While I was living in NYC being a
Day One of the shoot was a mob scene -- we were shooting at Tunnel Club and they had the place packed with sweaty extras. By Day Three the crowd had thinned out, as they were shooting in sequence, from peak clubbing hours into the very wee hours of the morning. On Day Four, they turned on the fog machines, to fill out the atmosphere around the few dozen of us extras still working (and by working, I of course mean acting like drunken club-goers).
Now, this was a troubled shoot. The director we were working for was eventually fired and the movie started over from scratch with a new director, so don't rent the movie and crawl through the club scenes looking for me -- I'm not there. There was tension on the set, though, and Michael J. Fox did lose his cool once that I witnessed, when a day-player who had a few lines with him missed her mark for the fourth time in a row (dumbass).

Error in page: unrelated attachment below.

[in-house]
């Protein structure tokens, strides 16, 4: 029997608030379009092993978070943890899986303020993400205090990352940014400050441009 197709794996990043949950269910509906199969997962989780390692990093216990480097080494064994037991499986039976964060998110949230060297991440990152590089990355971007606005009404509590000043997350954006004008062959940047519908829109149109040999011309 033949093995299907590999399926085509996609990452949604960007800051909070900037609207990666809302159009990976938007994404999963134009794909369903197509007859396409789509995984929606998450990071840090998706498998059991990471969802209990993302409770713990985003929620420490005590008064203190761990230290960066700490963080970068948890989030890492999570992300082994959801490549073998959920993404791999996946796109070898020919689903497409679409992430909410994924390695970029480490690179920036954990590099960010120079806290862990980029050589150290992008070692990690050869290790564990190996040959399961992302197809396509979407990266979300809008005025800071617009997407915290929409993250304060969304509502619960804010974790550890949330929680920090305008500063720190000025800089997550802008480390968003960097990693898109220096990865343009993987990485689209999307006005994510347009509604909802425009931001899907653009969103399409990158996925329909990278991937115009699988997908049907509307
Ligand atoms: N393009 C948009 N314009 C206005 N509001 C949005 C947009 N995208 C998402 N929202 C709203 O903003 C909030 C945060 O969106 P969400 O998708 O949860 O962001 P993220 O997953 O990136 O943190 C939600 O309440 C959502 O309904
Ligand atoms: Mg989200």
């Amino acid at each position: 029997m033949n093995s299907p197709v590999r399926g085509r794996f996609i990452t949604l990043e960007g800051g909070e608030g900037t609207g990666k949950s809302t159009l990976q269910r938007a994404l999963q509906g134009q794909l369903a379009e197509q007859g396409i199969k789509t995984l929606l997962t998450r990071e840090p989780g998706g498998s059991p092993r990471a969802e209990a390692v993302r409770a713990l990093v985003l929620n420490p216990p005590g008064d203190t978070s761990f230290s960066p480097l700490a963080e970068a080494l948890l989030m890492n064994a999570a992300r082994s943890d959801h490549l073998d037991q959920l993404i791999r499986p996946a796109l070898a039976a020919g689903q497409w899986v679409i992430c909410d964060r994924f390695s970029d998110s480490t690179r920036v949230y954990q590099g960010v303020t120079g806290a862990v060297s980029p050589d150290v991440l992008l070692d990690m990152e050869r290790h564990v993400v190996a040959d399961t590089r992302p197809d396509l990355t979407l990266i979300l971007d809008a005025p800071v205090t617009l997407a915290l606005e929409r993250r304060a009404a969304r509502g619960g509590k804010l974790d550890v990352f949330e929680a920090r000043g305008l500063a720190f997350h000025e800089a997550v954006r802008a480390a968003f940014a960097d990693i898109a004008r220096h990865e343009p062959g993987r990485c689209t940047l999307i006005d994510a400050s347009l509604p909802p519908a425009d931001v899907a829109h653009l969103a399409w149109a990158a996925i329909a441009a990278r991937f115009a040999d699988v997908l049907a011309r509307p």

Sydney Pollack was producing the flick, and showed up on the set around Day Three, to babysit the director, I'm sure. He pretty much sat in his chair quietly and didn't interact with anyone, and after the initial flurry of recognition, we all ignored him.
So, Day Four. Fog machines. We had been working long days -- about 10 hours, mostly on our feet -- and I'd been out late
Back inside, while passing from the shooting area back to the extras area, Sydney Pollack stopped me. He was full of concern and truly sweet, asking several times whether I was sure I was okay, and offering me his director's chair (!!) so I could sit down. Of course, I didn't take his chair -- Sydney Pollack! -- I wobbled back to the extras area and sat my tushy down on a hard metal folding chair, like the rest of them/us.
But I never forgot what a complete gentleman he was. While sitting watching his project circling the drain, he still took time out to check on a $90-a-day non-union extra. That's class.